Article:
Open Streets in Ward 7 took place on Benning Road in Northeast showcasing businesses and lots of activities for residents and children. (Courtesy of DDOT via Facebook)
Open Streets in Ward 7 took place on Benning Road in Northeast showcasing businesses and lots of activities for residents and children. (Courtesy of DDOT via Facebook)

Hundreds of people walked, biked, roller skated and rode motor scooters in the strip of Benning Road NE that encompasses Minnesota Avenue NE on the west and East Capitol Street on the east to observe the booths and partake in the food and entertainment at the second annual Taste of Ward 7 event held on July 29-30.

The Marshall Heights Community Development Organization (MHCDO) and the D.C. Department of Transportation Open Streets program co-sponsored the event. Vehicles didn’t have access to the Benning Road strip while the Taste of Ward 7 occurred. Derek Ford, a politically and civically active Ward 7 resident walked down the strip on July 30 and observed the festivities with a smile on his face.

“I think this is great,” Ford said. “It is good to see the community to come out and about. It is this type of event that bring the community together.”

The event’s stage stood on the open field next to the Boys & Girls Club of Greater Washington.  The stage had musical entertainment performing throughout the event. A few yards away, five food trucks sold their fares to customers. On the street, a number of vendors representing District agencies and nonprofit transportation advocacy groups had booths and tents. Antoine Thompson, the executive director of the Greater Washington Region Clean Cities Coalition, had a tent with flyers about his organization and his latest cause: encouraging school districts to purchase electric buses.

“In D.C., we want the city to use more electric buses,” Thompson said. “In Maryland, there are hardly any school buses in the state that are run on diesel fuel. This is about clean transportation. Indeed, in three years, the overwhelming majority of cars produced in this country will be electric and Black people need to get ready for that.”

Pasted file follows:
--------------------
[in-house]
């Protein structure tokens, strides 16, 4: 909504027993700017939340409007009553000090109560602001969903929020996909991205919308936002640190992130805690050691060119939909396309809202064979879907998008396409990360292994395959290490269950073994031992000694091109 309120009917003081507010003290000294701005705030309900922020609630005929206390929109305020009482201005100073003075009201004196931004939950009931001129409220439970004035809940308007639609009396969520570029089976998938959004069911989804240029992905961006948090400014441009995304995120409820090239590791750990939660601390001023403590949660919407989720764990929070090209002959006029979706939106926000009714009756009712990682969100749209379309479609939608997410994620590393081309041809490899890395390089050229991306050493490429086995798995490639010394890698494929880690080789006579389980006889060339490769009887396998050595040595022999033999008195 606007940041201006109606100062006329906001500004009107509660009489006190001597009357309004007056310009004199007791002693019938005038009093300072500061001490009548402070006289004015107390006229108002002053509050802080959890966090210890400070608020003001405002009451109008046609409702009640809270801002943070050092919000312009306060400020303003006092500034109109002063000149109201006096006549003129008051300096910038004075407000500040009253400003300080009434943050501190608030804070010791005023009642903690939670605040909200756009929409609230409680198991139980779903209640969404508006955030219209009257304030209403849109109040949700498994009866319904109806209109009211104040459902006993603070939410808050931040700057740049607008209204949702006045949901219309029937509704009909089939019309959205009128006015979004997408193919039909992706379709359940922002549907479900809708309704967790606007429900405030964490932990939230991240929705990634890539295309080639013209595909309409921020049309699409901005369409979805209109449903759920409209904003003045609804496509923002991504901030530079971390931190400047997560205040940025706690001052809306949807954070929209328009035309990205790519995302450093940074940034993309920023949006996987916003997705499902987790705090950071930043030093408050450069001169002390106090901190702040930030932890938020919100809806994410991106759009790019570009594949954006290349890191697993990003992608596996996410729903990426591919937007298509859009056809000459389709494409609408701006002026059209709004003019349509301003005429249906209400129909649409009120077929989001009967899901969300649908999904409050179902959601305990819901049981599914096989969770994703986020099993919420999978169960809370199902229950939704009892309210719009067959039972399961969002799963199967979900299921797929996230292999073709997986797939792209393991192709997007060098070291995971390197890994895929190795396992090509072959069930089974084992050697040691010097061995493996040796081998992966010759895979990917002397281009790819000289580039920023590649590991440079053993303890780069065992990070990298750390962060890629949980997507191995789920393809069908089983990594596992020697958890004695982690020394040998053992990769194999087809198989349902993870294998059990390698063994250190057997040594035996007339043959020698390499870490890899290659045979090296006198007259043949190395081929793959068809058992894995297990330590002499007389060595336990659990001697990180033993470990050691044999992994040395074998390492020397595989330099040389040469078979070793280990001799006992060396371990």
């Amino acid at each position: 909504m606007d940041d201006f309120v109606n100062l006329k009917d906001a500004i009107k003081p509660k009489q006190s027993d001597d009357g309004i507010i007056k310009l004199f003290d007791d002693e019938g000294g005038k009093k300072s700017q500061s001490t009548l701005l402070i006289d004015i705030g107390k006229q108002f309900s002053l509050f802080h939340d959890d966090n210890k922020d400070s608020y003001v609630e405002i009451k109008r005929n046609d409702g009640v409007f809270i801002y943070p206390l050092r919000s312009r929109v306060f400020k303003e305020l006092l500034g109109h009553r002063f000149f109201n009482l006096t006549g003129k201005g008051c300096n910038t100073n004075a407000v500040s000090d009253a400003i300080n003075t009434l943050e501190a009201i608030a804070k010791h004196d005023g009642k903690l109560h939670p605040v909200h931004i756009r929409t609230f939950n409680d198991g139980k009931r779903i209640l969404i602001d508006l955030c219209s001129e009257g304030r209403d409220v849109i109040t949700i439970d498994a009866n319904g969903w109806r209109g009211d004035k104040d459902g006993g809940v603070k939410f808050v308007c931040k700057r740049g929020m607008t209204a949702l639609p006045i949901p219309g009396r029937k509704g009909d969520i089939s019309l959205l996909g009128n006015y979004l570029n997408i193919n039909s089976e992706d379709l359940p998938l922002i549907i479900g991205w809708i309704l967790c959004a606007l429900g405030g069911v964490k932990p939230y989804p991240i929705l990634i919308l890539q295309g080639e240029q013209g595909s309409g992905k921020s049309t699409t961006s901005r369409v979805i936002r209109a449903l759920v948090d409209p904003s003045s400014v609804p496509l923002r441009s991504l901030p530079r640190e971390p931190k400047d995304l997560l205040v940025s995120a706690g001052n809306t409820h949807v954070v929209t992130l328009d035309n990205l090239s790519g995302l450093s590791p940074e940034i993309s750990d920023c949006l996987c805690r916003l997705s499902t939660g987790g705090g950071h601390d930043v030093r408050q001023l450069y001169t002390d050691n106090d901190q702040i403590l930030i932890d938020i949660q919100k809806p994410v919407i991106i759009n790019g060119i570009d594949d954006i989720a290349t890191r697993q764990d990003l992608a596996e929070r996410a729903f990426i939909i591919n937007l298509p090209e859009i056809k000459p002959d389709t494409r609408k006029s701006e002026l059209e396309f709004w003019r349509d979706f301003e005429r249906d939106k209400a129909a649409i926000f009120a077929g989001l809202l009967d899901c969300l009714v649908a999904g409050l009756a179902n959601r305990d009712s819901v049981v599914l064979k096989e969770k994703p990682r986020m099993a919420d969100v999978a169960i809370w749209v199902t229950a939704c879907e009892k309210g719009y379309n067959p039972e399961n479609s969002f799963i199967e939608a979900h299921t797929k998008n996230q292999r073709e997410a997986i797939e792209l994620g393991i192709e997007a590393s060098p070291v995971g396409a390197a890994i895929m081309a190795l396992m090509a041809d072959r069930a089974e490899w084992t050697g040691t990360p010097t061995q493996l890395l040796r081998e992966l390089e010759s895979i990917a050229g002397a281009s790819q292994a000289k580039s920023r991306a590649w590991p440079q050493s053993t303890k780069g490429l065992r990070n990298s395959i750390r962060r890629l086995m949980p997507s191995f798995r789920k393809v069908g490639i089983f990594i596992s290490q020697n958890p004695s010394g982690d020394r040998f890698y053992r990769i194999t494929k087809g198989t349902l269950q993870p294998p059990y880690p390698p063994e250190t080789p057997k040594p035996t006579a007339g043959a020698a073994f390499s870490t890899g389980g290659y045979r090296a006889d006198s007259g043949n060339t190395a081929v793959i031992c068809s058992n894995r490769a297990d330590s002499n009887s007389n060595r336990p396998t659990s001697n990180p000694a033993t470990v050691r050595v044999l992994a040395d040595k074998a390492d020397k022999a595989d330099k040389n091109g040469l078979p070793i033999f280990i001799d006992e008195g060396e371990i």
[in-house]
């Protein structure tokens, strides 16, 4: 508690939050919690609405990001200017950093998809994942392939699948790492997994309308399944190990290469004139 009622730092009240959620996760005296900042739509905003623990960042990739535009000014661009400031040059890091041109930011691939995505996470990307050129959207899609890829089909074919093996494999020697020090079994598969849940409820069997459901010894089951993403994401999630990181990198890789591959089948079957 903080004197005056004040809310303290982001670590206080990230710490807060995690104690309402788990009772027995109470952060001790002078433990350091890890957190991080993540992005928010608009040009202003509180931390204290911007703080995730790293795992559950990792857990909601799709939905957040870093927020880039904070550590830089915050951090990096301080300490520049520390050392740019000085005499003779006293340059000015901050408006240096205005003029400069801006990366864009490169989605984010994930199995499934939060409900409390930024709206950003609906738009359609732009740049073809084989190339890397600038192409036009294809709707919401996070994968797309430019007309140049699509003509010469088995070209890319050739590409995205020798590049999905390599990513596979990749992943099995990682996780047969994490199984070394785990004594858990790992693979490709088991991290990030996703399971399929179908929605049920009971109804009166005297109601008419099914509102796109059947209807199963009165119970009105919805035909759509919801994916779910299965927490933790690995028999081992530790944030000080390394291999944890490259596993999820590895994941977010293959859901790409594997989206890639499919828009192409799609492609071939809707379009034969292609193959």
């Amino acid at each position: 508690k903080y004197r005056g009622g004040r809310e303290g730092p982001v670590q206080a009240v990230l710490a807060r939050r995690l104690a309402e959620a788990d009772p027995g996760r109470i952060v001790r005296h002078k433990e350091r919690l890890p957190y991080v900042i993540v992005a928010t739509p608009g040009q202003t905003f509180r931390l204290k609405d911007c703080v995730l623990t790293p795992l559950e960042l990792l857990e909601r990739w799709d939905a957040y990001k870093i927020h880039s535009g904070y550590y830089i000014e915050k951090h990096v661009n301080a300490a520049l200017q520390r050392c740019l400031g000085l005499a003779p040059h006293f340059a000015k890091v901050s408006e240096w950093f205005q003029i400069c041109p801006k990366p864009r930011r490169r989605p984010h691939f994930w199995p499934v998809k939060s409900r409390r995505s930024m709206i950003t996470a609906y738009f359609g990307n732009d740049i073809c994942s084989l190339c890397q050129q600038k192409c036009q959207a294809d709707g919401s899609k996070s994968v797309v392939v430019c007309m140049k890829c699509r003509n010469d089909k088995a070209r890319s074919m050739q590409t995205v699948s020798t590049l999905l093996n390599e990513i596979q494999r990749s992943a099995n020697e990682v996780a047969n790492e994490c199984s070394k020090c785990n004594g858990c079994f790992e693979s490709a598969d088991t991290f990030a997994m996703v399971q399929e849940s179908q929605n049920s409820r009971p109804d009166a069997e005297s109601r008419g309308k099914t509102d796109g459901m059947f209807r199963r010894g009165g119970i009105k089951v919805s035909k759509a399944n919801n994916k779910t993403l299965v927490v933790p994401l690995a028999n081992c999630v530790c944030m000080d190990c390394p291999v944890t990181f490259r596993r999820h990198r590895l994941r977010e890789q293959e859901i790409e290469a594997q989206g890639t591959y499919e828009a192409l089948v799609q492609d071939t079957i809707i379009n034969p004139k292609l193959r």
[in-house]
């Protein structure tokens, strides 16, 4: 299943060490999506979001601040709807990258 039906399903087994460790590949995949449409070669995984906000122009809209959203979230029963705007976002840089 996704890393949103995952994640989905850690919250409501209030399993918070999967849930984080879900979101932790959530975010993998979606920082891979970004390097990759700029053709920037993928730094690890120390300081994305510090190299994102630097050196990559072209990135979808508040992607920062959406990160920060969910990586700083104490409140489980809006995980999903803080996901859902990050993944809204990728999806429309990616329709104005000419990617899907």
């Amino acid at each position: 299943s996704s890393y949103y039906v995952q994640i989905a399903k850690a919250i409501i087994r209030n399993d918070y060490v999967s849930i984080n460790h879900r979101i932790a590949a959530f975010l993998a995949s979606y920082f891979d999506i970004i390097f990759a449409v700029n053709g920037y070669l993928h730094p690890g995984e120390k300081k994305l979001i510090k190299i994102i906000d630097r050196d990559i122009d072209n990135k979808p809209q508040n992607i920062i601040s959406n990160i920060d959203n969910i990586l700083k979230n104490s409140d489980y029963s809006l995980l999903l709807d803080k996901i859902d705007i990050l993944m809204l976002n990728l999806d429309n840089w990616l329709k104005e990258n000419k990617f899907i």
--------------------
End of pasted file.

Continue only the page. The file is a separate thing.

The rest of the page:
Thompson said he readily agreed to participate in Open Streets segment of the Taste of Ward 7.

“This is a great chance to educate the community about the benefits of clean energy,” he said. “We have had a number of people take our equity survey and learn more about us.”

A replica of a D.C. Circulator bus stood prominently near the western side of the strip while organizations such as Capital Bikeshare, the D.C. Connector and Metro Transit police had tents with staffers on hand.

Some political vendors also set up. Sean Dugar, the executive director of MoreVoicesDC.org, spoke to residents about the movement in the District to institute rank choice voting as the primary mode of casting a ballot. Lon Walls, a public relations entrepreneur, sat next to Dugar as he spoke and handed out literature to interested residents. Candidates seeking to get on the ballot for the Nov. 8 general election such as at-large aspirants Karim Marshall and D.C. Council member Elissa Silverman (I-At Large) as well as mayoral hopeful Rodney Grant asked people to sign their qualifying petitions while Democratic Party attorney general contender Brian Schwalb mixed with the crowd.

Businesses participated in the Taste of Ward 7 also. Denny’s offered free pancakes while The Tsunami Hair Studio gave out free popcorn, hotdogs and potato chips to snack on while children enjoyed the moon bounce.

Latisha Atkins, MHCDO’s Pennsylvania Avenue East Main Streets director, said the Taste of Ward 7, served its purpose.

“This went really well and the community came out,” Atkins said. “We wanted to highlight and share what is going on in the ward. We hear many residents say that they have limited options in this ward but some are actually surprised what is offered here. Through the Taste of Ward 7, we have the tremendous opportunity to not only support businesses within our community but to promote the viability of the ward as we continue to push for further economic growth that is beneficial and convenient to Ward 7 residents. Next year, we will be bigger and better.”

James Wright Jr.

James Wright Jr. is the D.C. political reporter for the Washington Informer Newspaper. He has worked for the Washington AFRO-American Newspaper as a reporter, city editor and freelance writer and The Washington...

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